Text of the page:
Act of Union.
The Gunpowder Plot (1605)
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On 5 November 1605, a plot
was discovered to blow up
parliament with gunpowder
stored in the cellar.
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Guy Fawkes was one of the
conspirators. He was captured
and executed.
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King James I declared 5
November a day of national
celebration.
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“Guy Fawkes Day” is still
celebrated today
The Rise of the Industrial Revolution
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From 1430, people in Europe discovered sea routes to Asia and
America.
England made great gains from overseas trade.
England became wealthy and people invested in the making of
machines and setting up factories.
The large overseas market encouraged people to produce more
products quicker and of better quality, so they invested in the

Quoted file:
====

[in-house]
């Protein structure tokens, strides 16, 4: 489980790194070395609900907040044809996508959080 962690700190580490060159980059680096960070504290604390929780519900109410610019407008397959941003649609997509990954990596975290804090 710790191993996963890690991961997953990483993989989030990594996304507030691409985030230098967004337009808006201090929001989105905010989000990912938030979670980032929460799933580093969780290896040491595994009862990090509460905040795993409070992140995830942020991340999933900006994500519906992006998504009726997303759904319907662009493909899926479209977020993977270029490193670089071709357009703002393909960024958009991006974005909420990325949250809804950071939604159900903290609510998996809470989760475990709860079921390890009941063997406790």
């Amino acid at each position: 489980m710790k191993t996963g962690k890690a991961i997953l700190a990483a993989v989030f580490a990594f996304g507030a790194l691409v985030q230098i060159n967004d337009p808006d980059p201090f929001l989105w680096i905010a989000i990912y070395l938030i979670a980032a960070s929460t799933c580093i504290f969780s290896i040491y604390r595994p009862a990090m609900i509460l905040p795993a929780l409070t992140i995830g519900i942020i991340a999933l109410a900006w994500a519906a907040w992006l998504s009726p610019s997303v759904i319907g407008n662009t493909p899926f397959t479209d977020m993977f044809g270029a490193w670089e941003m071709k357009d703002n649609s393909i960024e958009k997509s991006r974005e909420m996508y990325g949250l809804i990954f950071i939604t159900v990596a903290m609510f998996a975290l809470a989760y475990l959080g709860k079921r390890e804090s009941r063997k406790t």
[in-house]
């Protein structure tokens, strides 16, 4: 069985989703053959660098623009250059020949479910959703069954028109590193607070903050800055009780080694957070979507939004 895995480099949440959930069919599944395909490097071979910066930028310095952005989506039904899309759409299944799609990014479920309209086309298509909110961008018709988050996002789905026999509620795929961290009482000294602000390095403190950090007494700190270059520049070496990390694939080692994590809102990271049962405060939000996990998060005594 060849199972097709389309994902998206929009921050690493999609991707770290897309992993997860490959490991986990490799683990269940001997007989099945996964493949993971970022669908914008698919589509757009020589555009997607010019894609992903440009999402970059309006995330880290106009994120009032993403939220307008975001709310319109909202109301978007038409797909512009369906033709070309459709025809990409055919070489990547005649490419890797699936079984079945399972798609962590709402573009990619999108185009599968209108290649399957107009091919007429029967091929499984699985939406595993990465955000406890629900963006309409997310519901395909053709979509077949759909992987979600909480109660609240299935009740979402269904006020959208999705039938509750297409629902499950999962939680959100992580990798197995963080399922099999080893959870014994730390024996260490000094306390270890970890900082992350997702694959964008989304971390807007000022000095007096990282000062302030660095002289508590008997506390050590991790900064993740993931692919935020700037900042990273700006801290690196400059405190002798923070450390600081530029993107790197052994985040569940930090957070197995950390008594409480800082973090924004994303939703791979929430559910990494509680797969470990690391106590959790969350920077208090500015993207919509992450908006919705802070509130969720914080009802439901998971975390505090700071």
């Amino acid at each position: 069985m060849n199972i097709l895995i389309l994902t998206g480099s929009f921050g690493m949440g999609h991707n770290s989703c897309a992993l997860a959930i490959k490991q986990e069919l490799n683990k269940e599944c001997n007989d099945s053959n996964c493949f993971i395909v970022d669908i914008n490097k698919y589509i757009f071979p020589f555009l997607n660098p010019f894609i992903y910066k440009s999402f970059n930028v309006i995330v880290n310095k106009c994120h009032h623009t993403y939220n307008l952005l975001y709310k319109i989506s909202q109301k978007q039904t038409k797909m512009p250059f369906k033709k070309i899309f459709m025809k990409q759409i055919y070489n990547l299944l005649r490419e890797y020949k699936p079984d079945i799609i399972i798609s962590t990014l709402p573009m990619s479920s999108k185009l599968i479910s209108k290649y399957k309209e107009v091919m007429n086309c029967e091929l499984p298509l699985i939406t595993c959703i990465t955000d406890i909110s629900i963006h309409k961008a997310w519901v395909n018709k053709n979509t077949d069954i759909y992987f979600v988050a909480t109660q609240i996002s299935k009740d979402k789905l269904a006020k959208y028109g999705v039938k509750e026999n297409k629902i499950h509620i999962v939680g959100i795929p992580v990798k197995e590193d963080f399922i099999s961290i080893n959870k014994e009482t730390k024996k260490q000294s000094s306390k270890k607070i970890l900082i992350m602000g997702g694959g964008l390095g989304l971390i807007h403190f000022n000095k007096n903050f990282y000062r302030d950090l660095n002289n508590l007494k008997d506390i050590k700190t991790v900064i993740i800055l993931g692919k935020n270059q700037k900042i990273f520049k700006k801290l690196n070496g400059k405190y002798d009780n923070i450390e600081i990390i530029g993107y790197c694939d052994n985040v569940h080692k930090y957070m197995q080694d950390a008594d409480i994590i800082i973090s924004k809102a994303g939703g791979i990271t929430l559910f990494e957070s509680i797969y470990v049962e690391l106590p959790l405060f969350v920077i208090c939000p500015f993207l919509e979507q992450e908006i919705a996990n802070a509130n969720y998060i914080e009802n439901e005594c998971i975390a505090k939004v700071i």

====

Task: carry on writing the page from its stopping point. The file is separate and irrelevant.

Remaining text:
production of machines in England.
A banking system developed - the banks lent money to
“industrialists” who used the money for industrial development,
which led to the Industrial Revolution.
The fast growth of science and technology since the 17th century
helped the rise of the Industrial Revolution. It led to population
growth, the basis for the invention of machines and the
Agricultural Revolution.
Why the Industrial Revolution started
in Britain
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Britain was able to succeed in the Industrial Revolution
because of its plentiful resources.
Britain had a dense population for its small geographical size.
The agricultural revolution made a supply of labour readily
available (urbanisation).
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Local supplies of coal, iron, lead, copper,
tin, limestone and water power, resulted
in excellent conditions for the
development and expansion of industry.
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The stable political situation in Great
Britain from around 1688
The First Steam Engine (1712)
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One the most significant
inventions of the Industrial
Revolution was the steam
engine.
This was originally invented for
draining mines, but was rapidly
put to use in factories and later